Manufacturer's Suggested Retail Price (MSRP), also known as "sticker" price, is a recommended selling price that automakers give a new car that is above the invoice price paid by the dealer. It is a price that does not include any options that can be added to a particular car style. When shown as a range, the prices are starting MSRPs, without options, for multiple styles for that model.
This price range reflects the Kelley Blue Book Suggested Retail value for all trim levels, but not necessarily all available options.
The Kelley Blue Book Suggested Retail value represents the amount an auto dealer might ask for a specific vehicle; the actual sale price will vary. A vehicle's popularity, condition, warranty, color and local market conditions are factors involved in determining a final price. The retail value is not a trade-in or private party value.
The Suggested Retail value assumes that the vehicle has been fully reconditioned and has a clean title history. The Suggested Retail value also allows for advertising, sales commissions, insurance and other costs of doing business as a dealer. Most vehicles offered at this price have passed an inspection, and some may carry a warranty. Vehicle mileage is assumed to be normal or below normal.
Best Bets get above-average mpg, class-average or better reliability, class-average or better crash-test ratings, and our recommendation.
Expert Reviews 1 of 2
By Jim Flammang
February 21, 2005
Vehicle Overview Pontiac revamped its midsize front-wheel-drive Grand Prix sedan for 2004. Now in its ninth generation, the Grand Prix has styling overtones that are related to the automaker's recently launched GTO.
For 2005, the Grand Prix sedan comes in base, GT and GTP trim levels. A Competition Group (Comp G) handling package is available. An MP3-capable CD radio replaces the previous cassette/CD unit, and a DVD-based navigation system is now available. The Grand Prix may be equipped with a remote starter and dual-zone air conditioning. General Motors' OnStar communication system is standard. A TAPshift (Touch Activated Power) system lets the driver of a model with the Comp G package use paddles on the steering wheel to change gears in the automatic transmission.
Exterior The Grand Prix's smooth bodysides are said to be Coke-bottle shaped, a theme that harks back to the muscle-car era. They extend into twin-port grilles with a two-tone lower fascia. Large corner-mounted taillights flank the rear spoiler.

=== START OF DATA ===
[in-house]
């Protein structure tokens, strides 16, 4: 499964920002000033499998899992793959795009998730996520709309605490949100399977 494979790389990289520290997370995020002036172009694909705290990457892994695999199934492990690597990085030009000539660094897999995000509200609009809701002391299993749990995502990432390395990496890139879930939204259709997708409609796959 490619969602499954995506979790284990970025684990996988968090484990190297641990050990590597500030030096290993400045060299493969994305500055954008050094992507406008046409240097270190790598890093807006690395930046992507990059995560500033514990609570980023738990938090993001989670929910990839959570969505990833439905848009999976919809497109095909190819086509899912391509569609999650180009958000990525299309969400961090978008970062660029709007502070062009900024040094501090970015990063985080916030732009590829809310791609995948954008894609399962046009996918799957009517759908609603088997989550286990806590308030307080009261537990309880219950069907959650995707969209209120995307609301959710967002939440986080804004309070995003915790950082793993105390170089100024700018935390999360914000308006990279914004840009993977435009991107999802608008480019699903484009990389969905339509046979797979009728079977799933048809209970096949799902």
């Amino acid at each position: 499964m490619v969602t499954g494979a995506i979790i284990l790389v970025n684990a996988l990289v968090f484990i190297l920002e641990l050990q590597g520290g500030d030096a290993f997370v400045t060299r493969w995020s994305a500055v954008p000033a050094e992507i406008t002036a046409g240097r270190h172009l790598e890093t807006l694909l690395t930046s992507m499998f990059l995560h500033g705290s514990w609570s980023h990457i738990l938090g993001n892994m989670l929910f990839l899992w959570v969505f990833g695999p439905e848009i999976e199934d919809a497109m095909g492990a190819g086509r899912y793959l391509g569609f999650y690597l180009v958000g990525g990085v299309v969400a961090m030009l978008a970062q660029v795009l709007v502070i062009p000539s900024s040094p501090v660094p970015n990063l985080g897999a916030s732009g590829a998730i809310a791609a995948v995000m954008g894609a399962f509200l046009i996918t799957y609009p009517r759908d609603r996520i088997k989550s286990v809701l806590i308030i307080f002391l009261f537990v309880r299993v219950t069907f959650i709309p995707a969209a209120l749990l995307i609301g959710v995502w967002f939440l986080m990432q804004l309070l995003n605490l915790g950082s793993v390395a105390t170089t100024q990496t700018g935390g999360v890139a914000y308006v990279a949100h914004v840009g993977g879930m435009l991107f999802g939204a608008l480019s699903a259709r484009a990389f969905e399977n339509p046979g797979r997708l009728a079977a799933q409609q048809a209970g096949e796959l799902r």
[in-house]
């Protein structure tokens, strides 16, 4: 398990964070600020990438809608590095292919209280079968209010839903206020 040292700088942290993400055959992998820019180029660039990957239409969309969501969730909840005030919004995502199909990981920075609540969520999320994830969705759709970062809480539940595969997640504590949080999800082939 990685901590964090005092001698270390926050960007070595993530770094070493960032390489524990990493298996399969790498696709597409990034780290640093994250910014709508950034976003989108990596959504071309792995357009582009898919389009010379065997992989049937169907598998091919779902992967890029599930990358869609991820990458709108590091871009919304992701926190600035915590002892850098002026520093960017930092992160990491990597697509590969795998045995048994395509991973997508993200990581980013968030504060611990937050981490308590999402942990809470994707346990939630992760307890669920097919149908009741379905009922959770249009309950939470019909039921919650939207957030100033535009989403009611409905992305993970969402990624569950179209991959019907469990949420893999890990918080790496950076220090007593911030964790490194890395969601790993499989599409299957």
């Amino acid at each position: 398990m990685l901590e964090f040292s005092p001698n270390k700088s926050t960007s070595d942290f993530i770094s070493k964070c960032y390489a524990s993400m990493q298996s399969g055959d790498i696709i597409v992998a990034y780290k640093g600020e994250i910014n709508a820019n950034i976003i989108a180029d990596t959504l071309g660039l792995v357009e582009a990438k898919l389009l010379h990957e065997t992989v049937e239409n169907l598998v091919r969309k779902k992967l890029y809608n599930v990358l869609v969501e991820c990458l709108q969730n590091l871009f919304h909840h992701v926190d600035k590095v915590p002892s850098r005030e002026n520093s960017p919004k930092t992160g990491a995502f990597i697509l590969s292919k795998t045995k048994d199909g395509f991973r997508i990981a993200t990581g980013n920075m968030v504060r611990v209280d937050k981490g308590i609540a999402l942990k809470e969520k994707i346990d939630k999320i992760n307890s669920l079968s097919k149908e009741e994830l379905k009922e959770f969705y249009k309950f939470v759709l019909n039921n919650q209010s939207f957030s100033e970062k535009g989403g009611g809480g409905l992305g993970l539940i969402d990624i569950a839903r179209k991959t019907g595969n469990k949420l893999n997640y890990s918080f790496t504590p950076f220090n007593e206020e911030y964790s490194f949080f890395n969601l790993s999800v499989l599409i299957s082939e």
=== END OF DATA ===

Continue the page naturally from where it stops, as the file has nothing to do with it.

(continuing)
The Grand Prix has a 110.5-inch wheelbase, extends to 198.3 inches long overall and measures approximately 4 inches shorter than the Pontiac Bonneville. Fog lamps are standard. Standard tires measure 16 inches in diameter, but the GTP edition gets 17-inchers.
Interior The Grand Prix is spacious enough for five adults. The deep trunk holds 16 cubic feet of cargo, and a pass-thru in the 60/40-split folding backseat is installed.
The larger analog gauges have a 3-D look, and the doors display satin-nickel accents. Pontiac's optional head-up display can provide a "stealth" mode provision that allows the driver to extinguish all instrument panel lighting for enhanced visibility during night driving.
Under the Hood A 200-horsepower, 3.8-liter V-6 is standard in base and GT models. The GTP sedan is equipped with a supercharged version that develops 260 hp. Both engines team with a four-speed-automatic transmission.
Safety Antilock brakes are standard on the GT and GTP and optional on the base sedan. Side curtain-type airbags are optional on the GT and GTP.
Driving Impressions While the Grand Prix has many appealing features, it doesn't quite compare to European and most Asian models in solidity. The Grand Prix, and especially the supercharged version, performs energetically. The Comp G sedan has strong passing power and accelerates from a standstill with vigor, but there's little evidence of supercharger action. The Comp G's paddle shifters work well but suffer a little delay.
The GTP's suspension eases over most road flaws, but it gives the impression of avoiding rather than absorbing them. Its handling skills are a bonus, and handling with the Comp G package is even tighter. Ride comfort in the Comp G isn't bad for a performance model.
Headroom is ample in each seating position, but the optional power sunroof steals some space. Comp G riders get snugly bolstered, extra-supportive seats with leather upholstery.